before I forget, the photos from the Asia trip have been uploaded.
so, I never did get around to posting on the last half of the Asia trip I took over a month ago. The sad reasoning behind that is, Hong Kong & Macau brought such filled days that I didn’t even have a chance to sit back and type for a bit. Since then, I’ve been trying my best to be a studious worker, and that’s actually turned out very well– more on that in a bit. But, I’ll say a few things on the Asia trip first.
Hong Kong is a dirty, dirty place. Not that I don’t like it– I described it to my family as New York City set in a jungle. Not just Manhattan mind you, but the whole bit. HK Island was a lot like Manhattan, but Kowloon had a little bit of a Brooklyn/Bronx feel to it, with the population density of Manhattan. A warm tropical climate made this part of the trip amenable to t-shirts and shorts, and made days of walking a little bit more bearable than in South Korea. In short, though the people were just not as nice in general.
The party scene also wasn’t as good, at least what our group saw of it. The most poignant image to me was when we were chilling in Lan Kwai Fong after eating at a roast goose place up the street (all on HK Island), and all we could see were drunken foreigners (mostly American expats and business folks it appeared) totally trashed-dancing and throwing bottles, glass bottles on the ground. It was not my kind of party.
When we went to Macau, we basically slept all day and partied/ate at night. Being in the first real hotel of the trip and coming from the jail cell that was our first hostel in Kowloon (Geo-Home, not strongly recommended unfortunately), this seemed utterly appropriate. I will specifically draw attention to the unique architecture in Macau, which was strongly reminiscent of my time in Spain. The parts of the city we visited were impressively attractive, but while we were there I experienced a pervasive sense that we had more to worry about in terms of safety than any of the other places we had visited. From pickpockets to organized crime, Macau is apparently replete with underworld activity. I’m actually quite certain we brushed up against some of this at D2, one of the clubs we visited–I’ve been told some “bros” were eying me when I was dancing with some woman who may have been affiliated with one of the dudes in their gang–but we all made it out alive.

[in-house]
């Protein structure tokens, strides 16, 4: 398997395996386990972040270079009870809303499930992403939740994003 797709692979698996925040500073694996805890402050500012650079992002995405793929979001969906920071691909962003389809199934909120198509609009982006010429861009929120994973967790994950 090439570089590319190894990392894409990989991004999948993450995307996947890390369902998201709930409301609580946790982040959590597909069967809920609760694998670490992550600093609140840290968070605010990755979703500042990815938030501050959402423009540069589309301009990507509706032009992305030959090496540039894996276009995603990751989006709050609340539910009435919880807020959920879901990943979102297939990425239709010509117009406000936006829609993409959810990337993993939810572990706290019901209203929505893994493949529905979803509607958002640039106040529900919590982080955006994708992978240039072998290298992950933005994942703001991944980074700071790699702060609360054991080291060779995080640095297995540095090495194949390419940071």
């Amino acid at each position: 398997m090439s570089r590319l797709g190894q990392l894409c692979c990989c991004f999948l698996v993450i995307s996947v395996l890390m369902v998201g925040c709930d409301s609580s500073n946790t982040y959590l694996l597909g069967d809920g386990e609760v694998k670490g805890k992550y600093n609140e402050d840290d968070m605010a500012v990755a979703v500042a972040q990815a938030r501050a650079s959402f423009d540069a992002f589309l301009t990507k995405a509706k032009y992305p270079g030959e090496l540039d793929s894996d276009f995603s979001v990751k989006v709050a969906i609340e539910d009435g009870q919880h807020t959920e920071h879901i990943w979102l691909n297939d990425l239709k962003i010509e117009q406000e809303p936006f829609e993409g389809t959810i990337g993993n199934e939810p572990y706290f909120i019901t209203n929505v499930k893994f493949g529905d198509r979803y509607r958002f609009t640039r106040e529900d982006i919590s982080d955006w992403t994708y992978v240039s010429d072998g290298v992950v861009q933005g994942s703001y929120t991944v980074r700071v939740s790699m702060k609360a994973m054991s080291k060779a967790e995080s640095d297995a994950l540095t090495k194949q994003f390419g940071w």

A quick note on that: never drink cocktails that are ordered by people who don’t speak your language and come served in test tubes.
My trip impressed on me basic principles of diversity I have never previously faced. I’ve always thought I understood at least in theory that everyone is very different, and that due to cultural, religious, ethnic, and other factors I cannot ever hope to fully understand the experiences and behaviors of others. Visiting Asia underscored that I really don’t know jack shit when it comes to understanding other cultures. From the Korean store clerks in department stores that would bow when a customer approached to the Chinese huddled into outrageously tiny dwellings in the Chungking Mansions, facing hawkers and violent crime every day in their own apartment building, my life is not driven by the same forces as others’. Basic interactions of eating at a restaurant and getting on a subway were just similar enough to be familiar but were nevertheless lost in a cloud of cultural dissonance to me.
Every time I think back on these things, I’m fascinated by the realization that human life can be so different across cultures. Not surprised, just intrigued– it makes me want to learn more about how we’re different, probably in some vain hope that I’ll get closer to understanding what it’s like to come from a different culture than my own.